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Several Iowa media organizations and the ACLU of Iowa are suing Iowa Gov. Kim Reynolds and her staff, charging they broke Iowa’s open records law by failing to provide records about the Iowa State Patrol’s border deployment, private fundraising at the governor’s residence and Reynolds’ messages to meatpacking plant workers during the COVID-19 pandemic, among other requests.
The lawsuit, filed Thursday in Polk County District Court, asks a judge to compel Reynolds to turn over the records — some more than a year overdue — and comply with Iowa Code Chapter 22.
“We all wish this action today was not necessary, but we are long past the point when any delay could conceivably be seen as reasonable,” Rita Bettis Austen, legal director for the ACLU of Iowa, said at a news conference Thursday afternoon.
“In times of challenge like these, it’s even more important than ever than ever that reporters are able to do their work,” she said.
The plaintiffs in the case are Laura Belin and her news organization, Bleeding Heartland; Clark Kauffman and his news organization, the Iowa Capital Dispatch; and Randy Evans and the Iowa Freedom of Information Council, which he leads as executive director.
The Freedom of Information Council represents news outlets across the state, including The Gazette.
One of the neglected records requests cited in the lawsuit is a July 7 request The Gazette sent to the governor’s office seeking emails, communications or contracts about the State Patrol’s deployment to the U.S. border with Mexico. The governor’s office never provided any records related to this request.
“She has acted as if the public records law does not apply to her,” Evans said, “as if there’s an asterisk in this statute that says the governor is excused from having to comply with that law’s requirements if it’s inconvenient or if it might prove to be embarrassing.”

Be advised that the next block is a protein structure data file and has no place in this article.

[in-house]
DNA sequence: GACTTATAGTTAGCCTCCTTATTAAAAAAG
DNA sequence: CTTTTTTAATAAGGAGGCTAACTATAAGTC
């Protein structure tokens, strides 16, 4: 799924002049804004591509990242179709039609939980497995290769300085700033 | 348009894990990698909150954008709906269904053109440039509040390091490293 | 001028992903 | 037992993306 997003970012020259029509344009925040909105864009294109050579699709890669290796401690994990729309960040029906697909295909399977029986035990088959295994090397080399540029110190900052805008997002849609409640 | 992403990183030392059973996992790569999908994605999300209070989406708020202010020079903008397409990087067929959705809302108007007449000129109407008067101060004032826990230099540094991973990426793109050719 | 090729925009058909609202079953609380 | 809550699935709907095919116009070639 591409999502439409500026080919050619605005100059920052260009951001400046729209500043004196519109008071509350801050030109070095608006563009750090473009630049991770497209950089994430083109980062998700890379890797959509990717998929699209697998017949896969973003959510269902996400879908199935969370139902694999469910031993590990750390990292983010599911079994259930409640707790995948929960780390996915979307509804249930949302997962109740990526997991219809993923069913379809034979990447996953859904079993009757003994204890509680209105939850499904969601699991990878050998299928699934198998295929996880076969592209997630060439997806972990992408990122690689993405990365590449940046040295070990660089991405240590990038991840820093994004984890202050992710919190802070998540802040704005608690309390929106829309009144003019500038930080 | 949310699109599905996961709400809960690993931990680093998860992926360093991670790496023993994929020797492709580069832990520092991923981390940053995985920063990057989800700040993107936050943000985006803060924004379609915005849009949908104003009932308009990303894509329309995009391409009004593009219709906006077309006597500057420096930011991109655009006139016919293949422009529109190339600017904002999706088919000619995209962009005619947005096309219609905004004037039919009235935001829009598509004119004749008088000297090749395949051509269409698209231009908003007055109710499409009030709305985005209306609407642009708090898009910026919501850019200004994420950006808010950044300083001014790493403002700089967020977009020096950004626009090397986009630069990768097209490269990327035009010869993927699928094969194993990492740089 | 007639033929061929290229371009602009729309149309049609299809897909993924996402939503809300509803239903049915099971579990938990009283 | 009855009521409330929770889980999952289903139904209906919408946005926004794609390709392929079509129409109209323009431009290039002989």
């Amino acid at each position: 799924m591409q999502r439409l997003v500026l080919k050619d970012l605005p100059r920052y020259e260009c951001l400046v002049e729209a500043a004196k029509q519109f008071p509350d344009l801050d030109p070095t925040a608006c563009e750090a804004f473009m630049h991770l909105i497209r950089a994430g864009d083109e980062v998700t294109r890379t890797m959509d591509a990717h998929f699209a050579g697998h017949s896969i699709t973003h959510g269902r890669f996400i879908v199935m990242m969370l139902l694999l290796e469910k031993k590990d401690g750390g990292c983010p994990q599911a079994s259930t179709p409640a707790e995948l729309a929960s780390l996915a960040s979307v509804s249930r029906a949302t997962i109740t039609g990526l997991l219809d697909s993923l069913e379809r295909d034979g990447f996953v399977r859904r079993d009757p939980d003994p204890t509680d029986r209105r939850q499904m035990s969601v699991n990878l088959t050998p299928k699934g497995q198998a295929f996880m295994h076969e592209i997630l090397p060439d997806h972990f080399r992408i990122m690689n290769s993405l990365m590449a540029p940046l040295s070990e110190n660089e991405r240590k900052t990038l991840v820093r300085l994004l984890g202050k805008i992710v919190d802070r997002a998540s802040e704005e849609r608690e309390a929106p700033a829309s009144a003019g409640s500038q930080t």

Belin is seeking the following records from the governor’s office:
- Video messages the governor may have recorded for meatpacking plant employees during the early weeks of the pandemic.
- Communications asking the governor to sign or veto certain legislation.
- Records of donations for the use of Terrace Hill for events for private organizations.
In the news conference, Belin said she kept her requests narrow to make them easier and faster to fulfill, but the requests went unanswered.
“Iowa’s Open Records law was written so Iowa politicians could not do this kind of stonewalling,” she said.
Kauffman requested information about a Terrace Hill fundraiser and communications regarding the former director of the Iowa Veterans Home, who was terminated after allegedly receiving salary overpayments. The facts regarding the basis for his termination are disputed.
In that case, a few but not all of the records Kauffman requested were provided, the ACLU reported.
Bettis Austen said the ACLU and other plaintiffs decided to take the governor’s office to court rather than file a complaint with the Iowa Public Information Board, which enforces Chapter 21 and Chapter 22, but has only fined violators twice in more than eight years, the Des Moines Register reported last month.
The governor’s office has not yet responded to a request for comment on the lawsuit.
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